Facebook CEO Mark Zuckerberg said Thursday that he was rolling out the privacy controls demanded by European regulators to Facebook users worldwide because "everyone cares about privacy".
Speaking at the VivaTech trade fair in Paris a day before new European data protection rules come into force Zuckerberg said Europe's history had made its citizens particularly wary when it comes to data collection.
"There are specific points about history in Europe. If you're a German citizen and you grew up here you're worried about the Stasi (former East German secret police).
"That's more recent in your memory than what we have in the US or other folks around the world."
But "everyone cares about privacy. That's not only here, that's a global thing," Zuckerberg said, confirming he would extend the protections demanded by the EU's General Data Protection Regulation- including on facial recognition—to Facebook's two billion users worldwide.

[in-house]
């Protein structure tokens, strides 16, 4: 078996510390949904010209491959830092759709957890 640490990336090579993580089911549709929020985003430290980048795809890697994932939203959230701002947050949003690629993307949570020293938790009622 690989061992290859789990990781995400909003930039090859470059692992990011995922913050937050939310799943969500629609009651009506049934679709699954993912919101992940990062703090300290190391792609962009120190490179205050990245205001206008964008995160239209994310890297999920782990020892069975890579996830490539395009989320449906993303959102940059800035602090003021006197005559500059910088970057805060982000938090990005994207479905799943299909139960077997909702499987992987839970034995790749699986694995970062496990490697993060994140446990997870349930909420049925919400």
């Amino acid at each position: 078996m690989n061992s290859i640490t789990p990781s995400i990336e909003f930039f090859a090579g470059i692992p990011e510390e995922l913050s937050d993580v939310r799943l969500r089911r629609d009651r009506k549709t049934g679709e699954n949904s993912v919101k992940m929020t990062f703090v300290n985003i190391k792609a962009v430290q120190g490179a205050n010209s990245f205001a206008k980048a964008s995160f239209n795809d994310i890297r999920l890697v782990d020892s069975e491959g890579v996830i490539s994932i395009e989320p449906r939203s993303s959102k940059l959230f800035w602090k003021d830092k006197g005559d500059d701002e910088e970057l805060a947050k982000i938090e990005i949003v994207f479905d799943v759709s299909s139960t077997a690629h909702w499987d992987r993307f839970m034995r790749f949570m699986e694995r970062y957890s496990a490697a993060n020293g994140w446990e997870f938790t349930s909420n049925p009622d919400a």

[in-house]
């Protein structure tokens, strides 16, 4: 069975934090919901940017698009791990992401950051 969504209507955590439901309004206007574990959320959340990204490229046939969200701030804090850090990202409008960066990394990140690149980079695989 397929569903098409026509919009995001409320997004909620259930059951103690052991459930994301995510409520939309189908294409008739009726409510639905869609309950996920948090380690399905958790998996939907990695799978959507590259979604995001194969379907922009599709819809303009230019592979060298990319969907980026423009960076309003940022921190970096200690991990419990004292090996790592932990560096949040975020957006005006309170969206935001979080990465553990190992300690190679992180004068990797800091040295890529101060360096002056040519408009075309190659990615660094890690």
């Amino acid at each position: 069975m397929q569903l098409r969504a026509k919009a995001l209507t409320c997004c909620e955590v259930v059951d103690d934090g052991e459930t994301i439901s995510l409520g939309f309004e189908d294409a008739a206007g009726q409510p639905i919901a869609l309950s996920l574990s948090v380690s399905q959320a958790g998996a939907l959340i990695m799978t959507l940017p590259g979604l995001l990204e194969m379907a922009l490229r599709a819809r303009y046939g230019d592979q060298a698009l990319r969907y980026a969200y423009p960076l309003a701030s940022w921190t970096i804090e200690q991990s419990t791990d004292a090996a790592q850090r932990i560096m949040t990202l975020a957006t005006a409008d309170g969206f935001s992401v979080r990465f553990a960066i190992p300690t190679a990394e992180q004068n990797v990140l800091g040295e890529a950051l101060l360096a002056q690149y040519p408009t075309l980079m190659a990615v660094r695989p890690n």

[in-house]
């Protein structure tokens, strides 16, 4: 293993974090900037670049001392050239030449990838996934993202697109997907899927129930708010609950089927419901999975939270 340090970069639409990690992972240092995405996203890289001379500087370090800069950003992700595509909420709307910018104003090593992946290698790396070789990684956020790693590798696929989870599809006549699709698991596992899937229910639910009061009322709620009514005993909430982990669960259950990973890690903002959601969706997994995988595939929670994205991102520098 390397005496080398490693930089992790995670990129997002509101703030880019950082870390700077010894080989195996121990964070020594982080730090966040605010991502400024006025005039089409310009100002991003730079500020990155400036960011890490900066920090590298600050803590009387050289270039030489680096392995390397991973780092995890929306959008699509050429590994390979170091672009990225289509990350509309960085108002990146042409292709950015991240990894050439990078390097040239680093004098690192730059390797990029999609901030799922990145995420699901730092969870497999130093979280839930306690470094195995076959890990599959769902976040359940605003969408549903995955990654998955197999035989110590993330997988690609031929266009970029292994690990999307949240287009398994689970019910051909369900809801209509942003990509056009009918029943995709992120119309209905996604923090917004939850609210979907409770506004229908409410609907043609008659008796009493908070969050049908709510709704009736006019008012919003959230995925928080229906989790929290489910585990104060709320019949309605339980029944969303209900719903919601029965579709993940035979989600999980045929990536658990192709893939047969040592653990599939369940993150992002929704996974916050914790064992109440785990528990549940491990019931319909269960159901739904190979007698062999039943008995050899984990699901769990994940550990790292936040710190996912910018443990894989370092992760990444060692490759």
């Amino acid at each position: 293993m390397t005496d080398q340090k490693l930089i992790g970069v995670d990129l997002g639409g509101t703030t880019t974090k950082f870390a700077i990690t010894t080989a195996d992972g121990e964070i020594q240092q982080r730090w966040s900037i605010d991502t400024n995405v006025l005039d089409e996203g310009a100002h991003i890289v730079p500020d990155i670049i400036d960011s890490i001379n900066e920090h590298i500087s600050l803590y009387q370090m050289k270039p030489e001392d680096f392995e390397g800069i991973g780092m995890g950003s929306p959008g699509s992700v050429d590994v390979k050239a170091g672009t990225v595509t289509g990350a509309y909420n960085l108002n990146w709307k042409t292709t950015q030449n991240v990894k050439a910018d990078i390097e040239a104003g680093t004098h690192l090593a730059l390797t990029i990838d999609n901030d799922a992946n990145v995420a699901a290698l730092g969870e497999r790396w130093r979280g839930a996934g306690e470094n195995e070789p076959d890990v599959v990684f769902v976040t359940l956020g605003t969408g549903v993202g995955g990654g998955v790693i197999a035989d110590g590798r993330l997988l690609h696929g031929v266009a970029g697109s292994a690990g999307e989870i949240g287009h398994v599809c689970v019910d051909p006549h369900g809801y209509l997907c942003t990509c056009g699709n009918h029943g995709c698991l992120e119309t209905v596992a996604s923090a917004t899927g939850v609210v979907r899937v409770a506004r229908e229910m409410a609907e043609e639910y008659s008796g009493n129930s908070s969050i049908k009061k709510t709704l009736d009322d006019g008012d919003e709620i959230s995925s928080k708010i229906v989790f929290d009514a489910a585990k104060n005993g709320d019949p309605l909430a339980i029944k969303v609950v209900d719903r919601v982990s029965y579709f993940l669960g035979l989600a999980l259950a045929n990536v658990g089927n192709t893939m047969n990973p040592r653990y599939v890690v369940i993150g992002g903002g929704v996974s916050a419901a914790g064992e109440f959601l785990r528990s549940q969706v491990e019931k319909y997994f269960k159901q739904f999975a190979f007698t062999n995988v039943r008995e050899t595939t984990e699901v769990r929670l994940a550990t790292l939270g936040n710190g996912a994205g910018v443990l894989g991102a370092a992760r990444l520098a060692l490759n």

"We've been very clear that we'll roll out the same controls all around the world," he said, adding that "good regulation" would increase user trust in how tech giants use their data.
For weeks Facebook has been asking European users if they agree to be targeted by advertisers and allow Facebook to use a facial recognition tool on their photos and videos.
It will now put those questions to all its users.
"Starting this week, we're asking everyone on Facebook to review important information about privacy and how to control their experience," Erin Egan, the company's privacy manager said in a statement.
But while users in Europe must answer the questions to be able to access their accounts Facebook users in the rest of the world will be able to repeatedly skip the questionnaire.
Zuckerberg's remarks in Paris came two days after he apologised to European lawmakers for not doing enough to prevent the spread of fake news and the misuse of users' information.
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